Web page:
The Unreasonble, capricious and harsh? The effect of Illott v Mitson on testamentary disposals

In July there was a great deal of excitement in the press about the case of Ilott v Mitson [2015] EWCA Civ 797. Headlines such as “Your will can be ignored, say judges” (Telegraph) and “Judge rules mother's will can be overturned despite it going against her wishes” (ITV news) may have given the impression that a radical change had been wrought upon testators everywhere by the Court of Appeal. However this is not so. The case is based very much on its facts. Mrs Jackson died in 2004 and left the vast majority of her estate to three animal welfare charities. Her only daughter, Mrs Ilott, was left out of the estate altogether. They were estranged when the daughter was 17 (in 1978) and, despite

CPR Update - October 2015

New rules have been introduced which (for the most part) come into force on the 1st October 2015. Here we look at the key changes, some of which have important implications for litigators dealing with Litigants in Person. EARLY NEUTRAL EVALUATION By virtue of the coming into force of The Civil Procedure (Amendment No.4) Rules 2014 on 1st October 2015 (which were laid before Parliament on the 24th July 2015) there is an important amendment to rule 3.1 (by way of an addition to rule 3.1 (2) (m)) dealing with courts’ general powers of case management. The amendment makes it clear that the courts’ powers now include the ability to order and hear an Early Neutral Evaluation. The rationale for th

Preventing Retaliatory Eviction: A new restriction to section 21 notices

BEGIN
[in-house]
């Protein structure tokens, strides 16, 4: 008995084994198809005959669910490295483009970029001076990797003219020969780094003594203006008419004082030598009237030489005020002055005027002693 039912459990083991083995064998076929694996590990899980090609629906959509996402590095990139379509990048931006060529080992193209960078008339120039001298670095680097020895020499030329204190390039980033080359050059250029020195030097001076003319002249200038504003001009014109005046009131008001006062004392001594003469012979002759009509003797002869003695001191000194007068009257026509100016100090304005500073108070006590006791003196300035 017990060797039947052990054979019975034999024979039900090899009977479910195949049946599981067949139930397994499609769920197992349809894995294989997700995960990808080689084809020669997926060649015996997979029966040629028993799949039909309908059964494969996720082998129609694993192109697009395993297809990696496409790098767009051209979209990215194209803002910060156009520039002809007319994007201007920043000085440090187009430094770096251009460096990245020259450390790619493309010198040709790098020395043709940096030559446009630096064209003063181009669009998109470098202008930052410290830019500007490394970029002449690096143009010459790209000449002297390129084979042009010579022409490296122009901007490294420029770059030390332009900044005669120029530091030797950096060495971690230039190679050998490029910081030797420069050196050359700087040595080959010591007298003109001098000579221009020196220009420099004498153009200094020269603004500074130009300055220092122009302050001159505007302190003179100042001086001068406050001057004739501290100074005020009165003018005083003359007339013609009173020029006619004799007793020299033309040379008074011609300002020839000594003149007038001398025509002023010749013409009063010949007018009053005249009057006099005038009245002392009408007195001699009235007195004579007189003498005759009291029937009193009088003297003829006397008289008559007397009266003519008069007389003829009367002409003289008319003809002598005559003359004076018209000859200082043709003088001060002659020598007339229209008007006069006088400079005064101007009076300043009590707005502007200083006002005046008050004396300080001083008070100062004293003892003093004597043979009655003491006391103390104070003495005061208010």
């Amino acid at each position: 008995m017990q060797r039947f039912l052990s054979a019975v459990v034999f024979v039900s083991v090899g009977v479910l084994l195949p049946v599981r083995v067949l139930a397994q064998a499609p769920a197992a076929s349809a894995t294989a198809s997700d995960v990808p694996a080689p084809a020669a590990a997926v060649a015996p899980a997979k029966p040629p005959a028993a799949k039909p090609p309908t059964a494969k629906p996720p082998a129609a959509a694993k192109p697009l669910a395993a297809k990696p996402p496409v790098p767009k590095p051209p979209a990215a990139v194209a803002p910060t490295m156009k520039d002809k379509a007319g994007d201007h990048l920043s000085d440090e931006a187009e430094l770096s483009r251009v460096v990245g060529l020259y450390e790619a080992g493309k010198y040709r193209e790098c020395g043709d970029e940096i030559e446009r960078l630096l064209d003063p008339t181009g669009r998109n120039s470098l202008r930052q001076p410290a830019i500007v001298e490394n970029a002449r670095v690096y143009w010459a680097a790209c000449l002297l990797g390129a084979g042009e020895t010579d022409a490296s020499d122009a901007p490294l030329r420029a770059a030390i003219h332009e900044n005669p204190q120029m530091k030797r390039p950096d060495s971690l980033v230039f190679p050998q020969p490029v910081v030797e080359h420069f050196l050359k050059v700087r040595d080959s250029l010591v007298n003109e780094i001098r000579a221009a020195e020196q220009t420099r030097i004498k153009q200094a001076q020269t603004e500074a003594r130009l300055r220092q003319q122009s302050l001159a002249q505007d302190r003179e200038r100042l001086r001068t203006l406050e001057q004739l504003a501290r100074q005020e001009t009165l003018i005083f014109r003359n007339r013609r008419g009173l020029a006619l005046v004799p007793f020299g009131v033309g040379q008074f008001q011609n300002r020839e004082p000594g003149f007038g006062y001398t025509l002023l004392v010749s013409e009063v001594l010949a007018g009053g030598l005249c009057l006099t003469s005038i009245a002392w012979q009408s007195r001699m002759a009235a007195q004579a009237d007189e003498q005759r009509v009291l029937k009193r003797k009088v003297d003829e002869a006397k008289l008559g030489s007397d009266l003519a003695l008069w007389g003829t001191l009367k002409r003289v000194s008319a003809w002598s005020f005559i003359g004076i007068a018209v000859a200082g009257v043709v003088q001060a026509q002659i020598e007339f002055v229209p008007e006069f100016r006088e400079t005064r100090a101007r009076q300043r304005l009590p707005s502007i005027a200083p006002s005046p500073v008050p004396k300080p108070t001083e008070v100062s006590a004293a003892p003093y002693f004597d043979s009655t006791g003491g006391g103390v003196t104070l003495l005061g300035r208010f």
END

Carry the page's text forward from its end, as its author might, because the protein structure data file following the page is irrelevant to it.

The Deregulation Act 2015 produces a new restriction on the service of section 21 notices. This article considers the application of such provisions, what the new provisions mean, and the exceptions to those provisions. On 1 October 2015, sections 33 and 34 of the Deregulation Act 2015 come into force. The Deregulation Act 2015 makes a raft of changes to Assured Shorthold Tenancies (“AST”), with the provisions contained in section 33 and 34 perhaps the most significant. Headed “Preventing Retaliatory Eviction”, these sections impose new restrictions on the use of a notice pursuant to section 21 of the Housing Act 1988 to recover possession. Application of the New Provisions As important as t

(Not So) Small Claims Costs

Where costs are being claimed under contract in a matter allocated to the small claims track, the court is free to assess these notwithstanding the fixed costs imposed by CPR 27.14. When a client whose case is on the small claims track, asks whether, if successful, they are able to recover their legal costs from the otherside, the answer is usually a rather disappointing, ‘no, not all of your costs’. There then follows an explanation of CPR 27.14(2)(a) and (c) which set out that: ‘The court may not order a party to pay a sum to another party in respect of that other party’s costs, fees and expenses…except – (a) the fixed costs attributable to issuing the claim... (b) any court fees paid by t